Naipaul's Comments Reflective Of 'Hubris'

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V.S. Naipaul's comments about women writers has sparked controversy. i

V.S. Naipaul's comments about women writers has sparked controversy. Pierre-Philippe Marcou/AFP/Getty Images hide caption

itoggle caption Pierre-Philippe Marcou/AFP/Getty Images
V.S. Naipaul's comments about women writers has sparked controversy.

V.S. Naipaul's comments about women writers has sparked controversy.

Pierre-Philippe Marcou/AFP/Getty Images

This past week, the Nobel laureate V.S. Naipaul was interviewed at the Royal Geographic Society in London about his phenomenal career, which spans six decades. It should have been a glorious moment. Instead, Sir Vidia told an interviewer that no woman could ever be his literary match. Then he singled out Jane Austen and said that he couldn't possibly "share her sentimental ambitions, her sentimental sense of the world."

Naipaul also called a book by his former female publisher, "feminine tosh." And that, he said, is because a woman has a "narrow view of the world, since she is inevitably not a complete master of the house." This from a man the New York Review of Books called "the greatest living master of English prose."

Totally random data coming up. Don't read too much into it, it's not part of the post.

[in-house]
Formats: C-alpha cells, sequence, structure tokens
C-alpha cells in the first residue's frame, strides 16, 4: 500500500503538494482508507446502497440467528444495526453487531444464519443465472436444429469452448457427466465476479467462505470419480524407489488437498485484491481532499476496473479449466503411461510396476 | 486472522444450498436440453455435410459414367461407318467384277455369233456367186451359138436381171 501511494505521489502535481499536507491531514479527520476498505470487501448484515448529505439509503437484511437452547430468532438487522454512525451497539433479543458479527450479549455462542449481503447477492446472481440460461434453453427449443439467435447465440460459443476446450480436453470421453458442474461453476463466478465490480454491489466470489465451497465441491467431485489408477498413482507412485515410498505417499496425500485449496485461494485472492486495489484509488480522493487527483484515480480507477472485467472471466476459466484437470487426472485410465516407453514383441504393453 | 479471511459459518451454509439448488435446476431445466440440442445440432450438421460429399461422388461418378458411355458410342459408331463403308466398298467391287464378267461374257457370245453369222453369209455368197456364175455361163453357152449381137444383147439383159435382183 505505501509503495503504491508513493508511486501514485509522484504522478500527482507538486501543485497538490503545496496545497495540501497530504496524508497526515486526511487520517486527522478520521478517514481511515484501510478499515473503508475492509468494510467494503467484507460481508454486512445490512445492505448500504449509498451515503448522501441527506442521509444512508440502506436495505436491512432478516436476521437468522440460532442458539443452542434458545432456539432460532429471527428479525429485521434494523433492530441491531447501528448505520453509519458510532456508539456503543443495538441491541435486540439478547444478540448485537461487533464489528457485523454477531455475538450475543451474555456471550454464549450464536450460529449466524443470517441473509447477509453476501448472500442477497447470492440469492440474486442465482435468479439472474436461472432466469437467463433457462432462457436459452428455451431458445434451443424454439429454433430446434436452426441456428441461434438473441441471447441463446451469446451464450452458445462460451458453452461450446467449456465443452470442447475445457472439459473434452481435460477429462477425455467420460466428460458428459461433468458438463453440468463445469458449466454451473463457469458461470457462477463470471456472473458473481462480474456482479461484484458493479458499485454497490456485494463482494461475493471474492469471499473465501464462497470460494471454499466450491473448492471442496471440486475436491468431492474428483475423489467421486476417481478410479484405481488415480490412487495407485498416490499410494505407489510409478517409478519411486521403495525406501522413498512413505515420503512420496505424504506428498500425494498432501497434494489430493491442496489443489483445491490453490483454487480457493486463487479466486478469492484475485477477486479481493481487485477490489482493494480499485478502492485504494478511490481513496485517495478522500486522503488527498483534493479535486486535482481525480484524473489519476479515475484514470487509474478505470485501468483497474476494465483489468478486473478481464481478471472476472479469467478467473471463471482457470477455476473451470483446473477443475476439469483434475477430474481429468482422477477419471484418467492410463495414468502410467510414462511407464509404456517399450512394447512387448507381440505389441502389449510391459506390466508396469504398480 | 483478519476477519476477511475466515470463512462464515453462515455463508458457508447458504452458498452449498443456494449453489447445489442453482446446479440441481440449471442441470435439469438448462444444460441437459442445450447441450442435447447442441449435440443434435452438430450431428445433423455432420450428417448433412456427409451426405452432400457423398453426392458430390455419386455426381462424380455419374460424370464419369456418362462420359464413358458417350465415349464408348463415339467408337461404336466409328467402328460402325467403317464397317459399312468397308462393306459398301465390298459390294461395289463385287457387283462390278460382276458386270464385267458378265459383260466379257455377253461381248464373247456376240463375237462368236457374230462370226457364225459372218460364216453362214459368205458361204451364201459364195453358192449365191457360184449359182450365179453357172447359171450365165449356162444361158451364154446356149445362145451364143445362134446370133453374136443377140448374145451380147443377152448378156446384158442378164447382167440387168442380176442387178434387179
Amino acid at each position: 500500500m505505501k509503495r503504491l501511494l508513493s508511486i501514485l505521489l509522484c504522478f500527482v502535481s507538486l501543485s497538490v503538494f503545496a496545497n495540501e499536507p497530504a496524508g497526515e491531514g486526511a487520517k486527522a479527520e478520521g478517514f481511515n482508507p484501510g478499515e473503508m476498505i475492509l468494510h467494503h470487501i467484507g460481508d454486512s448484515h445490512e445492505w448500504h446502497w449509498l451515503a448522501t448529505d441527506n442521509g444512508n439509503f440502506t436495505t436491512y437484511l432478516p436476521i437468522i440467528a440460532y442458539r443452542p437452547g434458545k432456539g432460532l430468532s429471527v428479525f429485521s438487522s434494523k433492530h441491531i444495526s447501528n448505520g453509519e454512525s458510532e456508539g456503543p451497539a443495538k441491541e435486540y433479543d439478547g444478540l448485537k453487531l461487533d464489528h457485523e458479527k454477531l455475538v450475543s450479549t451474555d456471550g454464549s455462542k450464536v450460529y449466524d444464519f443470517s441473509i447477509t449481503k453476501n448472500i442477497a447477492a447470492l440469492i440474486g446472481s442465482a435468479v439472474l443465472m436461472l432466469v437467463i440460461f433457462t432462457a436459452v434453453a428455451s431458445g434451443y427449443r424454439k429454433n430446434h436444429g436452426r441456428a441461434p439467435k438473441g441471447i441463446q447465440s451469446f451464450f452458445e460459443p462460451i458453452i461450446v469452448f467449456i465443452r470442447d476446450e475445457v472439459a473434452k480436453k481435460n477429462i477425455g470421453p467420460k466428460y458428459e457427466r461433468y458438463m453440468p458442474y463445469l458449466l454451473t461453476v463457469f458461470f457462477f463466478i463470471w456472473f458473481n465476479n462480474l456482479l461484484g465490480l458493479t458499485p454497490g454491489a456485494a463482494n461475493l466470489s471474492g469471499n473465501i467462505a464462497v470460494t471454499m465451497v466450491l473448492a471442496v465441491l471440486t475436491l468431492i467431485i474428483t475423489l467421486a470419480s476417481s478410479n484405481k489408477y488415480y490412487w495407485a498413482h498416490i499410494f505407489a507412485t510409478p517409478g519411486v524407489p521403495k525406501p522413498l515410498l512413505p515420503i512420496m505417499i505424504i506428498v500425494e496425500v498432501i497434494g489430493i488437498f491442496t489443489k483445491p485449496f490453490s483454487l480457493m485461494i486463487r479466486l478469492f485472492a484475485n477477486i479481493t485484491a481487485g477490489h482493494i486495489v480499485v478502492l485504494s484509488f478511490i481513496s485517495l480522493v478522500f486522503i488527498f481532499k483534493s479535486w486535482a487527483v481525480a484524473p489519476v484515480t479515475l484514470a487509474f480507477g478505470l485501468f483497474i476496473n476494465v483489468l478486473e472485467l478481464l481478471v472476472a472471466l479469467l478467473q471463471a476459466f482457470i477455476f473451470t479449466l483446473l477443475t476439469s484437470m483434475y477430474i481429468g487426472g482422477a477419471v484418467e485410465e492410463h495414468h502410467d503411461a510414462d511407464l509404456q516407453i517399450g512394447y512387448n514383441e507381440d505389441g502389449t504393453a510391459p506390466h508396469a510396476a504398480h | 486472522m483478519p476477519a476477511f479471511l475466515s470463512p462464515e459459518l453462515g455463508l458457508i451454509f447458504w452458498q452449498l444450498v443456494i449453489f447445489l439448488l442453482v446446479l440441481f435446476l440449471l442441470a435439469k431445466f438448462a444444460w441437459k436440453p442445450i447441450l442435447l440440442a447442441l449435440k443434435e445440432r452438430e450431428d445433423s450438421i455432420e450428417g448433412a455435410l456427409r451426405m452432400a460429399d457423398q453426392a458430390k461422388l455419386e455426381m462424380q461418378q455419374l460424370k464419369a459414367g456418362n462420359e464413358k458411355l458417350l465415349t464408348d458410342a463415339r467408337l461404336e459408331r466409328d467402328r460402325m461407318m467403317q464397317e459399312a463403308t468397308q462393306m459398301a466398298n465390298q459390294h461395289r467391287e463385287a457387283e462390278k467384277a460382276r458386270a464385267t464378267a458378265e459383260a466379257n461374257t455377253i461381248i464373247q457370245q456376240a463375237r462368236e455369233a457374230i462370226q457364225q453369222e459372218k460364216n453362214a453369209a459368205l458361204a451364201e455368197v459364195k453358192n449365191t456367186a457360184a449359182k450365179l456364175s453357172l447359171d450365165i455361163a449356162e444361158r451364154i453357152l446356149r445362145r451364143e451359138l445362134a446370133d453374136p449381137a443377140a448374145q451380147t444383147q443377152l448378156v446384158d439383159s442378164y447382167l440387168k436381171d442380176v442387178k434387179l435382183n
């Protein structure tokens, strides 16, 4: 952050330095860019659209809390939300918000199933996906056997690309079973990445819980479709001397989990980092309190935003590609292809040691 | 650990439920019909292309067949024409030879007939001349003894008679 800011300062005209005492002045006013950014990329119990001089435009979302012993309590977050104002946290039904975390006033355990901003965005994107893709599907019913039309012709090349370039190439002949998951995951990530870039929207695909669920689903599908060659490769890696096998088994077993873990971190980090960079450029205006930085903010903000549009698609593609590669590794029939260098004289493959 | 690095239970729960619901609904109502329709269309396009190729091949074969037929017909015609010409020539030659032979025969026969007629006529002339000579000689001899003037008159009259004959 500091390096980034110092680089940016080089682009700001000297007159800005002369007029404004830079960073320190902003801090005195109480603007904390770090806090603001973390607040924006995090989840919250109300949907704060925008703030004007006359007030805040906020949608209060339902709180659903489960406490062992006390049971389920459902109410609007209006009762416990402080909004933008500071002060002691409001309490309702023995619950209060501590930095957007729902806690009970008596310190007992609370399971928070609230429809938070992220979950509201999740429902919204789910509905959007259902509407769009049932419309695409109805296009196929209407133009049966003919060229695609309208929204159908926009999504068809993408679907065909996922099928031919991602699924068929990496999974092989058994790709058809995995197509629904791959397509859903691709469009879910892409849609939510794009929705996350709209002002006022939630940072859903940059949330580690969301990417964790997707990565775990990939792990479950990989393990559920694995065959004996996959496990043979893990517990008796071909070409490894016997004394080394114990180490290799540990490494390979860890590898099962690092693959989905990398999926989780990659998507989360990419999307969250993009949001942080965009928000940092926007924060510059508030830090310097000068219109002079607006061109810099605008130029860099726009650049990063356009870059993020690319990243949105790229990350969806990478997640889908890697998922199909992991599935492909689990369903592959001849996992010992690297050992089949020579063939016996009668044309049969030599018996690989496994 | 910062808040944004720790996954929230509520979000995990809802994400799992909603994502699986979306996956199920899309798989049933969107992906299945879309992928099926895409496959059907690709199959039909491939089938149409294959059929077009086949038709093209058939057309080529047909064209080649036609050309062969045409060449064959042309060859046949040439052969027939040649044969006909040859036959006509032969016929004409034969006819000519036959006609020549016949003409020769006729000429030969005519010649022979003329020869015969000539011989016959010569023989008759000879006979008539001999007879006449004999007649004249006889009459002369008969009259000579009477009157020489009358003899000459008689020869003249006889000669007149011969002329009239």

If a misogynistic and contemptuous remark is uttered by someone who's won a Nobel Prize for literature — how might we react? Naipaul is famous — or infamous — for his fractious and ruinous relationships with other human beings, particularly women. One of his targets, the former British publisher, just laughed, taking the "He's just an old duffer" approach.

But I'm not laughing. As a young traveler and writer, I remember savoring the precision of Naipaul's observances and anticipating each new book. If I'd known then of his disturbing reputation with women at the same time — his wife, his mistress — he'd never have won me over. In an excellent essay, the novelist Roxanna Robinson asks why we should put up with misogyny and contempt. She points at the truly disturbing gender imbalance in a raft of distinguished journals — like the New York Review of Books. This great gender imbalance in our best magazines and journals is actually more important than Naipaul's dismissals.

So you have to blow the house down. We could look at the British explorers Freya Stark or Gertrude Bell, since the knighted author was sitting at the Royal Geographic Society, which honored them. Or we could turn to Austen, who he slighted.

"Men have had every advantage of us in telling their own story," she wrote. "Education has been theirs in so much higher a degree; the pen has been in their hands. I will not allow books to prove anything."

It's as if the lady anticipated his hubris.

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